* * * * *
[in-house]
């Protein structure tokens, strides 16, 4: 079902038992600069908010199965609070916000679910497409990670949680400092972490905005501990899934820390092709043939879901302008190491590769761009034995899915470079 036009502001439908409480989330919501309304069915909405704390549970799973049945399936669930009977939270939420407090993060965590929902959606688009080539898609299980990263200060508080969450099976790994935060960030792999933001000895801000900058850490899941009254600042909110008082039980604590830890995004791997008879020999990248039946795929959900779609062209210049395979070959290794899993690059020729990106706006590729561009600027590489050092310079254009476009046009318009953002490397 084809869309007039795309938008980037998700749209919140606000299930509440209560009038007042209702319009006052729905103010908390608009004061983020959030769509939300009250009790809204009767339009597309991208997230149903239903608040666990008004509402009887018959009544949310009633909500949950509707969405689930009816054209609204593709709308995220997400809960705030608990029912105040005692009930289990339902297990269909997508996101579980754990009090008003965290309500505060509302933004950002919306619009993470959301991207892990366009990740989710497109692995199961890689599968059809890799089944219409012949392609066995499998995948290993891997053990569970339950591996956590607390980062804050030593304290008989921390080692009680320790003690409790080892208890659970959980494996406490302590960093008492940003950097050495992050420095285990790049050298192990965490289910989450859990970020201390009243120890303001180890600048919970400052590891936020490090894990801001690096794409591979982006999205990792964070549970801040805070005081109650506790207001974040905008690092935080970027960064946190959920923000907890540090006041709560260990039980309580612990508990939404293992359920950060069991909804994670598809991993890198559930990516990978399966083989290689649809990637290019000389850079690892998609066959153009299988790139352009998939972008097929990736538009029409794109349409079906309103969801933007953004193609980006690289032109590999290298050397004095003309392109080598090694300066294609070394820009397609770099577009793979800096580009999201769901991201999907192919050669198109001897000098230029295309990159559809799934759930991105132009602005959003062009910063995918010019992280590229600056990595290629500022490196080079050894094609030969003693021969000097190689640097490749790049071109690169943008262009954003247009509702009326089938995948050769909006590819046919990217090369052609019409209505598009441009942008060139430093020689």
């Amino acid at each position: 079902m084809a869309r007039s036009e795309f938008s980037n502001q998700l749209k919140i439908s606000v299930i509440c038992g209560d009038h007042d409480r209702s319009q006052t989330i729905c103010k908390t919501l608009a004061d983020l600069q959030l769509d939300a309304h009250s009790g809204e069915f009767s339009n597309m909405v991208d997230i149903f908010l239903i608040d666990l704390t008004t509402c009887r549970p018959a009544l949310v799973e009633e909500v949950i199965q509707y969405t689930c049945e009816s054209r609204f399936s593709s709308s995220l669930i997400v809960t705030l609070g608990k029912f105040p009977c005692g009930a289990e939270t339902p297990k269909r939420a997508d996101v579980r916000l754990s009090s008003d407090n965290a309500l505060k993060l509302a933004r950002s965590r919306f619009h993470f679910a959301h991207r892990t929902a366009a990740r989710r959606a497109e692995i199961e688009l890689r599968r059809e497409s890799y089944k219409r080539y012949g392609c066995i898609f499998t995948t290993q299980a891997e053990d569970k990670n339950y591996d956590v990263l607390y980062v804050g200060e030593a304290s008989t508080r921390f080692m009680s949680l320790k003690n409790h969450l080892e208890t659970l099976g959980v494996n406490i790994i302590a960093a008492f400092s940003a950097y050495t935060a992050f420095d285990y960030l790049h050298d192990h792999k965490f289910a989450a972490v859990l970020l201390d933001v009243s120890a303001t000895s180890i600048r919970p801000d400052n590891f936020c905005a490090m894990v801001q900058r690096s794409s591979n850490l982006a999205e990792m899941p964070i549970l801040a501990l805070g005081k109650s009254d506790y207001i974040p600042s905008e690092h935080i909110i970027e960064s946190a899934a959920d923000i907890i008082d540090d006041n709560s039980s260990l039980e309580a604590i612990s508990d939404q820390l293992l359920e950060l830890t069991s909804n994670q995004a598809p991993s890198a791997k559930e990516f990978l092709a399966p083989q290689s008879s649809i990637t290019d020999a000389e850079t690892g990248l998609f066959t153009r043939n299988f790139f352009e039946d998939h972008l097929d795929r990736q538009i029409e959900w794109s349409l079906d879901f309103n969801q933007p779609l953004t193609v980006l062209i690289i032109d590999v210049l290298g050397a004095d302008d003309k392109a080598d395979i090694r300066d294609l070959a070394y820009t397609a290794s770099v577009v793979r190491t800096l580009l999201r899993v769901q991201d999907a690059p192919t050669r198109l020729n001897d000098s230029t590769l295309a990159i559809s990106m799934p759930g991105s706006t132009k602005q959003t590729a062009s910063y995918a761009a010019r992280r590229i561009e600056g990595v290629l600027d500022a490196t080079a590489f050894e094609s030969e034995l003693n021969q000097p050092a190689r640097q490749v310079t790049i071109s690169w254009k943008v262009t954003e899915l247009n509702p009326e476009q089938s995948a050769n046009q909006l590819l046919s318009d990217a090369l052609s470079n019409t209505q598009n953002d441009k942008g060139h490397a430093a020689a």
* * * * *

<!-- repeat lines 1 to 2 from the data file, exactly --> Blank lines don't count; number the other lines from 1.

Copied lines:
[in-house]
């Protein structure tokens, strides 16, 4: 079902038992600069908010199965609070916000679910497409990670949680400092972490905005501990899934820390092709043939879901302008190491590769761009034995899915470079 036009502001439908409480989330919501309304069915909405704390549970799973049945399936669930009977939270939420407090993060965590929902959606688009080539898609299980990263200060508080969450099976790994935060960030792999933001000895801000900058850490899941009254600042909110008082039980604590830890995004791997008879020999990248039946795929959900779609062209210049395979070959290794899993690059020729990106706006590729561009600027590489050092310079254009476009046009318009953002490397 084809869309007039795309938008980037998700749209919140606000299930509440209560009038007042209702319009006052729905103010908390608009004061983020959030769509939300009250009790809204009767339009597309991208997230149903239903608040666990008004509402009887018959009544949310009633909500949950509707969405689930009816054209609204593709709308995220997400809960705030608990029912105040005692009930289990339902297990269909997508996101579980754990009090008003965290309500505060509302933004950002919306619009993470959301991207892990366009990740989710497109692995199961890689599968059809890799089944219409012949392609066995499998995948290993891997053990569970339950591996956590607390980062804050030593304290008989921390080692009680320790003690409790080892208890659970959980494996406490302590960093008492940003950097050495992050420095285990790049050298192990965490289910989450859990970020201390009243120890303001180890600048919970400052590891936020490090894990801001690096794409591979982006999205990792964070549970801040805070005081109650506790207001974040905008690092935080970027960064946190959920923000907890540090006041709560260990039980309580612990508990939404293992359920950060069991909804994670598809991993890198559930990516990978399966083989290689649809990637290019000389850079690892998609066959153009299988790139352009998939972008097929990736538009029409794109349409079906309103969801933007953004193609980006690289032109590999290298050397004095003309392109080598090694300066294609070394820009397609770099577009793979800096580009999201769901991201999907192919050669198109001897000098230029295309990159559809799934759930991105132009602005959003062009910063995918010019992280590229600056990595290629500022490196080079050894094609030969003693021969000097190689640097490749790049071109690169943008262009954003247009509702009326089938995948050769909006590819046919990217090369052609019409209505598009441009942008060139430093020689």